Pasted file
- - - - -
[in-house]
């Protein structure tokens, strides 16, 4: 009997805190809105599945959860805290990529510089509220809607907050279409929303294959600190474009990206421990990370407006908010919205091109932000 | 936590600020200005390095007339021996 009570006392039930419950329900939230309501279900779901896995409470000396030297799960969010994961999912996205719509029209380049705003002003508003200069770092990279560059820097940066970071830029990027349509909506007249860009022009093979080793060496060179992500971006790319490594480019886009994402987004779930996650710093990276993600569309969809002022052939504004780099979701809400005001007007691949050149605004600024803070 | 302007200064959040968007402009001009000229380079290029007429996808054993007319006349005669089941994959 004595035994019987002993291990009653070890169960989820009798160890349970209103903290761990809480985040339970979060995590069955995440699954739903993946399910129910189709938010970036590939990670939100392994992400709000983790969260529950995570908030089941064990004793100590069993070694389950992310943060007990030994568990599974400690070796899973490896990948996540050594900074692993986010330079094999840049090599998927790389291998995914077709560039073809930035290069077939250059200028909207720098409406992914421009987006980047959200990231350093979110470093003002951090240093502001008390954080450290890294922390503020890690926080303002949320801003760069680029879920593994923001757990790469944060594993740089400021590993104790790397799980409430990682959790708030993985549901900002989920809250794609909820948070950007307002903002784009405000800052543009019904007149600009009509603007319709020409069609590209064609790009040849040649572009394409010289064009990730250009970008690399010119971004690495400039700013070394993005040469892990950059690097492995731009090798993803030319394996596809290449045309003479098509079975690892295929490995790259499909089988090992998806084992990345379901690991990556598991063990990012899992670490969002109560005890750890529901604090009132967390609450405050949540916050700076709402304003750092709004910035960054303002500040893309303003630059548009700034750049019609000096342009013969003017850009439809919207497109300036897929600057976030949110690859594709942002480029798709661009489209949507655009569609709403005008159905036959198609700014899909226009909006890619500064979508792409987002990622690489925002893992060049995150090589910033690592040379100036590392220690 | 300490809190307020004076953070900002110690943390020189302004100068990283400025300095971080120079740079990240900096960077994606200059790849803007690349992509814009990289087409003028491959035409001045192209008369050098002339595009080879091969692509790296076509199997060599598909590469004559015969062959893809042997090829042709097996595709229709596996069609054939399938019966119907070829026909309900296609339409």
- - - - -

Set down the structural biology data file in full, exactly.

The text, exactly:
[in-house]
């Protein structure tokens, strides 16, 4: 009997805190809105599945959860805290990529510089509220809607907050279409929303294959600190474009990206421990990370407006908010919205091109932000 | 936590600020200005390095007339021996 009570006392039930419950329900939230309501279900779901896995409470000396030297799960969010994961999912996205719509029209380049705003002003508003200069770092990279560059820097940066970071830029990027349509909506007249860009022009093979080793060496060179992500971006790319490594480019886009994402987004779930996650710093990276993600569309969809002022052939504004780099979701809400005001007007691949050149605004600024803070 | 302007200064959040968007402009001009000229380079290029007429996808054993007319006349005669089941994959 004595035994019987002993291990009653070890169960989820009798160890349970209103903290761990809480985040339970979060995590069955995440699954739903993946399910129910189709938010970036590939990670939100392994992400709000983790969260529950995570908030089941064990004793100590069993070694389950992310943060007990030994568990599974400690070796899973490896990948996540050594900074692993986010330079094999840049090599998927790389291998995914077709560039073809930035290069077939250059200028909207720098409406992914421009987006980047959200990231350093979110470093003002951090240093502001008390954080450290890294922390503020890690926080303002949320801003760069680029879920593994923001757990790469944060594993740089400021590993104790790397799980409430990682959790708030993985549901900002989920809250794609909820948070950007307002903002784009405000800052543009019904007149600009009509603007319709020409069609590209064609790009040849040649572009394409010289064009990730250009970008690399010119971004690495400039700013070394993005040469892990950059690097492995731009090798993803030319394996596809290449045309003479098509079975690892295929490995790259499909089988090992998806084992990345379901690991990556598991063990990012899992670490969002109560005890750890529901604090009132967390609450405050949540916050700076709402304003750092709004910035960054303002500040893309303003630059548009700034750049019609000096342009013969003017850009439809919207497109300036897929600057976030949110690859594709942002480029798709661009489209949507655009569609709403005008159905036959198609700014899909226009909006890619500064979508792409987002990622690489925002893992060049995150090589910033690592040379100036590392220690 | 300490809190307020004076953070900002110690943390020189302004100068990283400025300095971080120079740079990240900096960077994606200059790849803007690349992509814009990289087409003028491959035409001045192209008369050098002339595009080879091969692509790296076509199997060599598909590469004559015969062959893809042997090829042709097996595709229709596996069609054939399938019966119907070829026909309900296609339409």